National Organic Standards Board wants USDA to exclude new gene-editing techniques

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To protect organic crops and products form the “incursion” of rapidly developing genetic engineering, the National Organic Standards Board voted … to recommend USDA expand and strengthen the definitions of excluded methods under organic regulations.

…[B]oard members voted unanimously to recommend the US Department of Agriculture prohibit so-called GMO 2.0 technology from use in organic production, including new genetic-editing techniques, such as CRISPR and TALEN, and synthetic biology, such as that used to create vanillin flavoring.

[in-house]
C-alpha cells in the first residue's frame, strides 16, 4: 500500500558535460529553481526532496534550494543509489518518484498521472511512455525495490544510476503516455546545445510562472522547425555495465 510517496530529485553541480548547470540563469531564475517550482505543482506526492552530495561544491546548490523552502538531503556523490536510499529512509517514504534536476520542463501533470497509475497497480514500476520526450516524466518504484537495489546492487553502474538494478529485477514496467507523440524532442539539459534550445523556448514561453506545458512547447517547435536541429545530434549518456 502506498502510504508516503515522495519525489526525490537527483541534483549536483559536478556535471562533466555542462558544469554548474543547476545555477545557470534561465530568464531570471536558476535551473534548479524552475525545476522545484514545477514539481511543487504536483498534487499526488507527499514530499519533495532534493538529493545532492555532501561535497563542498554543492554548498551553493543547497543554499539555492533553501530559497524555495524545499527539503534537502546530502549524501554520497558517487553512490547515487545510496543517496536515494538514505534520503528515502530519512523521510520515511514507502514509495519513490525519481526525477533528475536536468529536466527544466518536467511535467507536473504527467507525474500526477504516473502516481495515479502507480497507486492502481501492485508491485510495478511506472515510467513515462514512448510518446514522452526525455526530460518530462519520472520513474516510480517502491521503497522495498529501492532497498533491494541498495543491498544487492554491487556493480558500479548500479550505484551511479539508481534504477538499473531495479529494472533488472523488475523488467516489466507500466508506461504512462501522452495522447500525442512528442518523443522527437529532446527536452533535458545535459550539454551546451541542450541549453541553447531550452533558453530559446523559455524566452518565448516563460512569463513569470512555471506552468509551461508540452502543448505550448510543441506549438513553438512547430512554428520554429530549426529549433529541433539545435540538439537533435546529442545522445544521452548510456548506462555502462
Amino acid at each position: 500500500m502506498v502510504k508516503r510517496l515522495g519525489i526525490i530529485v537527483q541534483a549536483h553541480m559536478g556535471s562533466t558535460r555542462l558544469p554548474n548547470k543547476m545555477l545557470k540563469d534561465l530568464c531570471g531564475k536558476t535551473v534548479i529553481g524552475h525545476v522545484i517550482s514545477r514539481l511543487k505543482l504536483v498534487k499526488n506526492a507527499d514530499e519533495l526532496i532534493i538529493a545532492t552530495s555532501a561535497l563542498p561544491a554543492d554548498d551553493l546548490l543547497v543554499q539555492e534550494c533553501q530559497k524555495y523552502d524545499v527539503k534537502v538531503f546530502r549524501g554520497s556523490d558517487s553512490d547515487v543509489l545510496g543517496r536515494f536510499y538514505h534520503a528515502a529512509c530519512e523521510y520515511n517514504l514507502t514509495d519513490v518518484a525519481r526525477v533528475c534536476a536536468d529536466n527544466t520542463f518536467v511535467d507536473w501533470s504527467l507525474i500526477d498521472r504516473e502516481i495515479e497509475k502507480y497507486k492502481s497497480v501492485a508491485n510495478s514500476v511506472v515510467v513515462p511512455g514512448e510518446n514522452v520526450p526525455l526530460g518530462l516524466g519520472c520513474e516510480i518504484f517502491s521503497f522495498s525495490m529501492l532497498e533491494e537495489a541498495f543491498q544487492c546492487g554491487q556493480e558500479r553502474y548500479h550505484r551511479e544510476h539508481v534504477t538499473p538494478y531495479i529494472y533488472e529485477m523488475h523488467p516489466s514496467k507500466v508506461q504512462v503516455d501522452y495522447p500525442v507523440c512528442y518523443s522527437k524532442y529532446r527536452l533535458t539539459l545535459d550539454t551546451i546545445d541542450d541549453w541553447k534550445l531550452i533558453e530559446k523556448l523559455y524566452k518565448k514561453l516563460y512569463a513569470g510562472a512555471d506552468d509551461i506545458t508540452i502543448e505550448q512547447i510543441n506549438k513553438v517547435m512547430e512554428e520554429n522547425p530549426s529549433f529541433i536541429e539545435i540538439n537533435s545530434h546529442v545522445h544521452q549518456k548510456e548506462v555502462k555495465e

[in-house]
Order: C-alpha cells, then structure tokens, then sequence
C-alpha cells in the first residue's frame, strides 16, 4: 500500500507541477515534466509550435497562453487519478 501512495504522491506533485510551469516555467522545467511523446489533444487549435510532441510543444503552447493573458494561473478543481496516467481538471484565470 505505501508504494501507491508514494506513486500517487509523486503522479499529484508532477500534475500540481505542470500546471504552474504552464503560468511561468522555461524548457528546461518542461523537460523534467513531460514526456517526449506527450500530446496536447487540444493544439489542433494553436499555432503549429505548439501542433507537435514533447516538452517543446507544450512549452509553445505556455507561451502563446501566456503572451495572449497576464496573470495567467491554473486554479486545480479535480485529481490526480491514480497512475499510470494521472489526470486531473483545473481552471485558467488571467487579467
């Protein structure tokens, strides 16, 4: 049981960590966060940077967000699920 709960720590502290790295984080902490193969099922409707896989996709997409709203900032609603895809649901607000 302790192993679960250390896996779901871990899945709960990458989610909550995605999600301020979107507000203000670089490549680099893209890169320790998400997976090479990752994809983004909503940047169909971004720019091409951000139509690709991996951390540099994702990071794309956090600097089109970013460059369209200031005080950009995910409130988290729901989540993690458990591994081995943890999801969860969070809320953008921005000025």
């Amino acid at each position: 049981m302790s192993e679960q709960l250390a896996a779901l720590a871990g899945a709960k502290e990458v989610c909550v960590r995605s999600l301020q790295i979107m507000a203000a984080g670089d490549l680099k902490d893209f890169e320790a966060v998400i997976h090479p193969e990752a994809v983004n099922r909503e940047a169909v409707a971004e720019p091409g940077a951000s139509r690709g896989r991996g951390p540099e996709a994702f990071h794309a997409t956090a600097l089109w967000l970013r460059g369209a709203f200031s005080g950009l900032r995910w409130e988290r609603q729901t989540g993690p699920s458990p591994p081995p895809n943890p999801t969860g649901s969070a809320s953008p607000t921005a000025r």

. . . .

But at least one advocate for the reformed definitions and excluding the technology from organic also asked if doing so so could hinder the organic industry’s ability to adapt in the future.

“If some gene editing techniques are forever banned from organic seed breeding, will we eventually become a Luddite bevy of breeders?” Melody Meyer, VP of policy and industry relations for United Natural Foods, asked in an Organic Matters post before the NOSB meeting.

“Will we be putting ourselves at a disadvantage in the race to heal the planet of unsustainable farming practices? I don’t know the answers,” she added….

The GLP aggregated and excerpted this blog/article to reflect the diversity of news, opinion and analysis. Read full, original post: NOSB votes to keep ‘GMO 2.0’ techniques out of organic

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